Drilling holes is a hassle, but it is part of the process, unless you go surface mount technology. A lot of folks use home made CNC machines. You can buy them off the shelf, but they are expensive. They can be made much cheaper from what I've heard. A CNC machine (AKA engraver) can drill all the holes in one session. They can also cut a PCB out by removing the copper via machining techniques. There are several ongoing threads on this site where people are in the middle of making homemade CNC machines.

    Interestingly, Mr. Gootee also has info on CNC at his web site, and there are much wider resources throughout the web.

    Another popular medium for toner transfer is gloss paper, the kind used in magazines. Don't worry about the color graphics, the color printing actually helps the process from what I've heard. I've never done it, which is why it is on my list of things to try.

    Generally for a one off project I'll go breadboard as I showed earlier, but if you want consistent repeatable results nothing beats a printed circuit board.
     
    Last edited: Aug 9, 2010
  9. Markd77

    Senior Member

    Sep 7, 2009
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    If I'm using components with leads I tend to use stripboad, and for surface mount I use Edding 400 and 404 permanent markers and persulfate etchant. You can see one in my blog. The 404 pen is fine enough to draw a trace under a 0603 or SOT23 component and the LEDs are 0402 package (1mmX0.5mm).
     
  10. marshallf3

    Well-Known Member

    Jul 26, 2010
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    As to software, for the basic to medium complexity projects I use http://www.diptrace.com but there's a fair amount of learning curve to it. You can download a fully functional version that's free but it's limited to the number of pins and layers. I've got the full license version as well as ORCAD at work.

    Due to all the component patterns and not being able to have everything in the libraries I usually design the schematic, hand arrange the components on the board then have it autoroute the traces. Some boards I send off but for simple "one timers" I use the toner transfer method which, after a lot of experimentation, can work rather well.
     
  11. mcgyvr

    AAC Fanatic!

    Oct 15, 2009
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    I second Diptrace... I find it far better/easier than eagle.
     
  12. marshallf3

    Well-Known Member

    Jul 26, 2010
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    DipTrace also has a new forum set up where you can pick other people's brains on any questions you have about using the program. It doesn't take too long to learn for what most of us would use it for, however it has the capability to be a very powerful tool as you get to know it better.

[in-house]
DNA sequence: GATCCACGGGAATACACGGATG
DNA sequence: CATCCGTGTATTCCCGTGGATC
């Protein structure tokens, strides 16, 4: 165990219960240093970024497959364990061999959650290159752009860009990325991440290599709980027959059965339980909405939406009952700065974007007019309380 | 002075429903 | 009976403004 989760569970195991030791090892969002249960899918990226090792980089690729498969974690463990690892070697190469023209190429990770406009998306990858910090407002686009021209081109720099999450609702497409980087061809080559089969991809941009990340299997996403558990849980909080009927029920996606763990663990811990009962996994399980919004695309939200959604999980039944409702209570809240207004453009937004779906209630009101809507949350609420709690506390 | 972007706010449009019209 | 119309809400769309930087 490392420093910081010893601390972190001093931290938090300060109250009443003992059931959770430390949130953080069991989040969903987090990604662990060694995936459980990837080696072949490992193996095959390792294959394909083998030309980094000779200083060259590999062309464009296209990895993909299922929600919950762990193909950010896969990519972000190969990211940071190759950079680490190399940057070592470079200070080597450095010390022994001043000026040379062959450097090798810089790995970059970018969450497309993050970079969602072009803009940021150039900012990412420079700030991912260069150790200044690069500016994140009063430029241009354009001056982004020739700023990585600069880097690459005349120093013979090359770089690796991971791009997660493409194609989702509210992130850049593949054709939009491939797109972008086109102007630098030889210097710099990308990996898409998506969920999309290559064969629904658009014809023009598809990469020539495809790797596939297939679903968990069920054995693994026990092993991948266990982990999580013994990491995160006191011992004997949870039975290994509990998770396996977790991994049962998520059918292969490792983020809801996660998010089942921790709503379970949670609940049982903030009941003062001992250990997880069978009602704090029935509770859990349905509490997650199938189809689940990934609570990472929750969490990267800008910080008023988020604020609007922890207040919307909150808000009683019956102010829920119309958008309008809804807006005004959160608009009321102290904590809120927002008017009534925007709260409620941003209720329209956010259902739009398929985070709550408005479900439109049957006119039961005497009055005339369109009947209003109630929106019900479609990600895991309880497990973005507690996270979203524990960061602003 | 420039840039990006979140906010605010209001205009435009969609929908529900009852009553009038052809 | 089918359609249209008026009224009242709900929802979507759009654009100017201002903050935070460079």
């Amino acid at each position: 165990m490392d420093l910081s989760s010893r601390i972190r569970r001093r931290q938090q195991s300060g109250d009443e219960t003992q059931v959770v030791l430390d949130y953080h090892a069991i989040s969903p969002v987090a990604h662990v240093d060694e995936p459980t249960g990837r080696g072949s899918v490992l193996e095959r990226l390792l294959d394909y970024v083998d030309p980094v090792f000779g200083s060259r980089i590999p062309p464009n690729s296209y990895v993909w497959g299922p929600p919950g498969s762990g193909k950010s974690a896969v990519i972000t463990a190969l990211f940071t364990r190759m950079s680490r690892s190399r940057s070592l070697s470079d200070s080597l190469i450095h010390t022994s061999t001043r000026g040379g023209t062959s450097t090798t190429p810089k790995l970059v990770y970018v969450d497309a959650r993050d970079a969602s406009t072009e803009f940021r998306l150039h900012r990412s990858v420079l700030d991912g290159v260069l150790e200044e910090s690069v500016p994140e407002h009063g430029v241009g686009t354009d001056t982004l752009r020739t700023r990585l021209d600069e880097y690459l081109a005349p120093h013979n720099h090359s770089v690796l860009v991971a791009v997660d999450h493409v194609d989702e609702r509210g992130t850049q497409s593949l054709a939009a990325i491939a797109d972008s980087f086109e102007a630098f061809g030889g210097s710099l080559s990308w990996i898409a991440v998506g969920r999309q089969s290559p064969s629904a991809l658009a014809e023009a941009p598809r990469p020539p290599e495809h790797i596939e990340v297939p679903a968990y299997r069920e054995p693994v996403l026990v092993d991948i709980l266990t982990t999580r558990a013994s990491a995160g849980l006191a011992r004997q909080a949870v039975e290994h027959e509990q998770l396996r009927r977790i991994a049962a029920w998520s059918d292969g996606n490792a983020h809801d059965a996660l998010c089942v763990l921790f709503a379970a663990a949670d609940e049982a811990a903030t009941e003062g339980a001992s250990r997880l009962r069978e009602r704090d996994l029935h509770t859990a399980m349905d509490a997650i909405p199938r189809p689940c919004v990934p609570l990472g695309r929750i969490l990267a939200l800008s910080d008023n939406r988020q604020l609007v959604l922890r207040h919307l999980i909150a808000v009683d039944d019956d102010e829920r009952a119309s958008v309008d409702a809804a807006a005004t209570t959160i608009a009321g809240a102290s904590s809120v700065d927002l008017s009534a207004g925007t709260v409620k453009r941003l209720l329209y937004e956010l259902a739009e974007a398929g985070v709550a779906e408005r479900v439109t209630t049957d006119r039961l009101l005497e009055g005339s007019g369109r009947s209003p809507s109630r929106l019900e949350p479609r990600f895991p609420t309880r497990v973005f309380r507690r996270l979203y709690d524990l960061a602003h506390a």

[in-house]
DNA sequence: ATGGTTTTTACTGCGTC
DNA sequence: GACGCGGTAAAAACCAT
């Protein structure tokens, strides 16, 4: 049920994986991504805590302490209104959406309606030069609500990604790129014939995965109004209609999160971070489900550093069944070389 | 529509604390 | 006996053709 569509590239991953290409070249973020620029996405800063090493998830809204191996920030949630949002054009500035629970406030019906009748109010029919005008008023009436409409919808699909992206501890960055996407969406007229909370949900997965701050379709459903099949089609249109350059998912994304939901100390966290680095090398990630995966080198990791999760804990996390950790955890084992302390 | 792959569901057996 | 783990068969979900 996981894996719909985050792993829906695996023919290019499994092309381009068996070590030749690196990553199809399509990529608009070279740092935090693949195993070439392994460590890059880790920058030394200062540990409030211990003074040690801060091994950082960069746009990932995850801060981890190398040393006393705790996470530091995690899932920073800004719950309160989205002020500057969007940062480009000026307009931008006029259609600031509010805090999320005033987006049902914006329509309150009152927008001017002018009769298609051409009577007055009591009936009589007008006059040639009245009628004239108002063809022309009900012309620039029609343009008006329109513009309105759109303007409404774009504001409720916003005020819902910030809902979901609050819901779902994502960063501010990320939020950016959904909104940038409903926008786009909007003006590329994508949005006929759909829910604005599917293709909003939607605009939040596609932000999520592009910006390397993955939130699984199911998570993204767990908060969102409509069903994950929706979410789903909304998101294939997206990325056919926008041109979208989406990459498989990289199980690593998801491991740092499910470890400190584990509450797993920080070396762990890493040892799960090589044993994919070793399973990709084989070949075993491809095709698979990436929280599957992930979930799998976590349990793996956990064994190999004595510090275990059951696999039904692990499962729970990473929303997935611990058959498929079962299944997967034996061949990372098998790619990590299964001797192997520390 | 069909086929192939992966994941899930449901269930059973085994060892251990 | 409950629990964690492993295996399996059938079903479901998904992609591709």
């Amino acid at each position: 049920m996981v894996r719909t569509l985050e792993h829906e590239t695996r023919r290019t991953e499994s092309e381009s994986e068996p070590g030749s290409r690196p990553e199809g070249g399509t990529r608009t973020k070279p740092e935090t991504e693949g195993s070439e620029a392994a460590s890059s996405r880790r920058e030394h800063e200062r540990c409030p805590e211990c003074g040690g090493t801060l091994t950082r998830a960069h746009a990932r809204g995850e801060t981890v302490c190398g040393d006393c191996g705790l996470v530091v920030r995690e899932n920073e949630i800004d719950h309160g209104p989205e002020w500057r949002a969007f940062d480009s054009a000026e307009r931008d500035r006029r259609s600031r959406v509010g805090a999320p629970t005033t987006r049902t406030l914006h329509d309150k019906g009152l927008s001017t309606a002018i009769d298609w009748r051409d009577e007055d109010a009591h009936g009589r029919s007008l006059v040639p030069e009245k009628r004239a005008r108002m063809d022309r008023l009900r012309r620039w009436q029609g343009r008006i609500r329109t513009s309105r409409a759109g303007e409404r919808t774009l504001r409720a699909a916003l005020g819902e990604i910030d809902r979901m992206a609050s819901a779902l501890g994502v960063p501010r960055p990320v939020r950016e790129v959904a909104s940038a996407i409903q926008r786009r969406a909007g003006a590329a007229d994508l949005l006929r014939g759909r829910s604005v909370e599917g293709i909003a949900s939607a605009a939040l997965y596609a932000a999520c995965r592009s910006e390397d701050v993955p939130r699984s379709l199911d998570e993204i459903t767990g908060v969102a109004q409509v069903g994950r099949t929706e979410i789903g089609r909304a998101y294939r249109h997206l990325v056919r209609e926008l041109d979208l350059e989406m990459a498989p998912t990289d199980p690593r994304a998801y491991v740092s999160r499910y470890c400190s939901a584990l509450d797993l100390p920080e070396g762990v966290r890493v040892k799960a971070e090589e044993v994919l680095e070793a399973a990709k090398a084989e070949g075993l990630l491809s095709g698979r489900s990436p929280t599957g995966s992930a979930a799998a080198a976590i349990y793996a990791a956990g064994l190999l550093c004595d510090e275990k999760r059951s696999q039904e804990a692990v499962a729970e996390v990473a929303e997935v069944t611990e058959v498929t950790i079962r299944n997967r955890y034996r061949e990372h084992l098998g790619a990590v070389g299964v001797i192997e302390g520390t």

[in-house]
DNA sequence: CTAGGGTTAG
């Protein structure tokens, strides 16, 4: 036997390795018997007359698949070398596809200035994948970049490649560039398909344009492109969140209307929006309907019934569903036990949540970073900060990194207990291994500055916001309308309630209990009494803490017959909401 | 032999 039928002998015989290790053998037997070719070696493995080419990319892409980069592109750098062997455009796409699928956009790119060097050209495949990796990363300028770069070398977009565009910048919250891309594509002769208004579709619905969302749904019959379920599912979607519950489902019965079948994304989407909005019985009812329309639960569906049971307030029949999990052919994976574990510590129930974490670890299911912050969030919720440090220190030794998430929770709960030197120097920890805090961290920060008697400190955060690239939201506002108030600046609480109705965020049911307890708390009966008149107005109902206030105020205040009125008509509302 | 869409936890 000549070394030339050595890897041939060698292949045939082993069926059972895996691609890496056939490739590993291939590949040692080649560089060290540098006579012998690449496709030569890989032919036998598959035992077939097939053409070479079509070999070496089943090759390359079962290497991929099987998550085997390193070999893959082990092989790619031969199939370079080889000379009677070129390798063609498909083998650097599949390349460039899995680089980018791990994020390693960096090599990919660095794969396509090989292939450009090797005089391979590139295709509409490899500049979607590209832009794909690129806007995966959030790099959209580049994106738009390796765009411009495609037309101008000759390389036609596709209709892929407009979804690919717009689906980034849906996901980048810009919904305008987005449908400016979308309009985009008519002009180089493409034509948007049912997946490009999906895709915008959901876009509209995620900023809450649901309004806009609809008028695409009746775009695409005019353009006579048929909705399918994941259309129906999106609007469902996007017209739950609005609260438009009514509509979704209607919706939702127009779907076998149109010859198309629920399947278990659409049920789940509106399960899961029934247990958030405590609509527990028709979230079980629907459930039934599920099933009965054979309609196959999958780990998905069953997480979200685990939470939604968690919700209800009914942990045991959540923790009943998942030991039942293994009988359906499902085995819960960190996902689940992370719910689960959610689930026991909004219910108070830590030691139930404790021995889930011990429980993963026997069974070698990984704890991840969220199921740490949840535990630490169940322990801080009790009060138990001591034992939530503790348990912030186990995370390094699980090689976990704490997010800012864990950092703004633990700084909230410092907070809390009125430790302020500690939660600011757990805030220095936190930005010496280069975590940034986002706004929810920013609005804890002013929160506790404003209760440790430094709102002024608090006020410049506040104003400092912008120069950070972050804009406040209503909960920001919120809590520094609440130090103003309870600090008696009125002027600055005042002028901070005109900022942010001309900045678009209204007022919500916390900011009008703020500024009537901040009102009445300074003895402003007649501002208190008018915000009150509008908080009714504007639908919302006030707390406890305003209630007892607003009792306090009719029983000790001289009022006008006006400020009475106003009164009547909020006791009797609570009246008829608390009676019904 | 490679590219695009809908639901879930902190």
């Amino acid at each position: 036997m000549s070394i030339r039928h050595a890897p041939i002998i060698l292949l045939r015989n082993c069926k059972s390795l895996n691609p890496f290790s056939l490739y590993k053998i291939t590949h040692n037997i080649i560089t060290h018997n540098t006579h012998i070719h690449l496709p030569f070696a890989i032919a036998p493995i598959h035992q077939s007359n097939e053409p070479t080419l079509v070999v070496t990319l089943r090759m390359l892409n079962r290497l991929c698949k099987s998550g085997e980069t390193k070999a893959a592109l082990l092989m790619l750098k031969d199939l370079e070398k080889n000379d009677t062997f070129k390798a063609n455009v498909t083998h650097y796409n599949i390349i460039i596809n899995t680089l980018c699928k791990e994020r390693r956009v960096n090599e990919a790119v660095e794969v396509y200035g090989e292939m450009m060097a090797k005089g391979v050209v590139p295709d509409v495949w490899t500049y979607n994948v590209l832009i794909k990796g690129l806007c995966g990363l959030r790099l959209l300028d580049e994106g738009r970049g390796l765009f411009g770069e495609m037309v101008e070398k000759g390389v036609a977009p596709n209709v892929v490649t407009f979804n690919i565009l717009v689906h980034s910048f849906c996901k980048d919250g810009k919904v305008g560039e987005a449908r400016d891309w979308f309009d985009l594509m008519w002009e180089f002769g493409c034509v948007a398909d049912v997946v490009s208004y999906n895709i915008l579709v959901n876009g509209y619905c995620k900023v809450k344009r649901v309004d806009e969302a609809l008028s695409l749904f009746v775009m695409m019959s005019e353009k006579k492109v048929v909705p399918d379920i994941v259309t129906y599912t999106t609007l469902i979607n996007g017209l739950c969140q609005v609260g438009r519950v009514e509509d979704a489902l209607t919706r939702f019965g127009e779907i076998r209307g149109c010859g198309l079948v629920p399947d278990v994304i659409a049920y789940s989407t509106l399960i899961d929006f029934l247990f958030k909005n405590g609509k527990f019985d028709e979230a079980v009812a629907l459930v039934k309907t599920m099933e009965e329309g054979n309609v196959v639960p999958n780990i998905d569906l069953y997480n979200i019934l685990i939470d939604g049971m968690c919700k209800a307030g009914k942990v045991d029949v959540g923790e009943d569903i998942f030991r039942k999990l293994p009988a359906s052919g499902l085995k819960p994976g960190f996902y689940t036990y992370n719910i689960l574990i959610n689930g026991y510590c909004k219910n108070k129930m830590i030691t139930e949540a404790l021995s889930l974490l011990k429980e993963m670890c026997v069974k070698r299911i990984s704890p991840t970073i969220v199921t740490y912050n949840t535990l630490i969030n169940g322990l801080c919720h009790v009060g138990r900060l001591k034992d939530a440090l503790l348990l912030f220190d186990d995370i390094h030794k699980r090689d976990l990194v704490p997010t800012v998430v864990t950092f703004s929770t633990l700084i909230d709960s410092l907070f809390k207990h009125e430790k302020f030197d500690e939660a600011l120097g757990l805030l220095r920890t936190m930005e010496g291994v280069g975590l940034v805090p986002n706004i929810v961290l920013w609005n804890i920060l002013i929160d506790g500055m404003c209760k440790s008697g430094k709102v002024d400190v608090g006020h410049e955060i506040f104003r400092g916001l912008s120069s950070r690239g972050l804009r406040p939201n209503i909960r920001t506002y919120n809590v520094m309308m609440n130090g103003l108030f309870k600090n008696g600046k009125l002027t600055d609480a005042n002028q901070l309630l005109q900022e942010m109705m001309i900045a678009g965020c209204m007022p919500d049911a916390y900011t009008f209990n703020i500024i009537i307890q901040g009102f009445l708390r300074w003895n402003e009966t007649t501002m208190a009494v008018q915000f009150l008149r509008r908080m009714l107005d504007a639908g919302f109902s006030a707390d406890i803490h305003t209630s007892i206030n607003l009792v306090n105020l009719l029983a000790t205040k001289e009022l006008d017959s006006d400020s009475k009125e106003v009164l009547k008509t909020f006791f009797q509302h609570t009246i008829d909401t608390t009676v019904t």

Best of all the basic version is free but limited to 500 pins and two layers.

    Just don't expect to autoroute anything in a few minutes, even with a fast processor it takes time as it chooses the best layout. You can then manually tweak the results from there. I tend to design, place, autoroute then export to Gerber. I then run the Gerber files through http://www.freedfm.com and it will point out errors that may cause problems during etching. A little bit of learning on the output of that too but in no time you'll be creating nice PC board designs.
     
  13. mcgyvr

    AAC Fanatic!

    Oct 15, 2009
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    Diptrace now has 2 different autorouter (a shape and grid router) that is MUCH faster... Mine autoroute in under 20 seconds (typically around 30 components/150 or so pins)
     
  14. marshallf3

    Well-Known Member

    Jul 26, 2010
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    Yes, however it becomes a different matter when you've got almost 4,000 pins. I usually just leave it to run overnight. I'm using version 2.something
     
  15. Darren Holdstock

    Active Member

    Feb 10, 2009
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    Inkjet photopositive onto acetate. Use decent quality pre-coated boards. Exposure time isn't too critical, but the developing time is - here proper developer solution is much more forgiving than sodium hydroxide. You should be able to get 0.3 mm tracks and clearance with a home brew, maybe 0.2 mm with practice.

    Top tip to avoid snapping drill bits: Make all your artwork holes 0.7 mm, and this will provide the perfect locating pip for drill sizes from 0.8 mm to about 5 mm. It helps if the PCB can move around on the drill bed easily, that way if the drill is a little off centre a slow final approach will nudge the board into the perfect position for that hole. I can't remember the last time I snapped a 0.8 mm tungsten carbide drill - it's a technique that works well for me.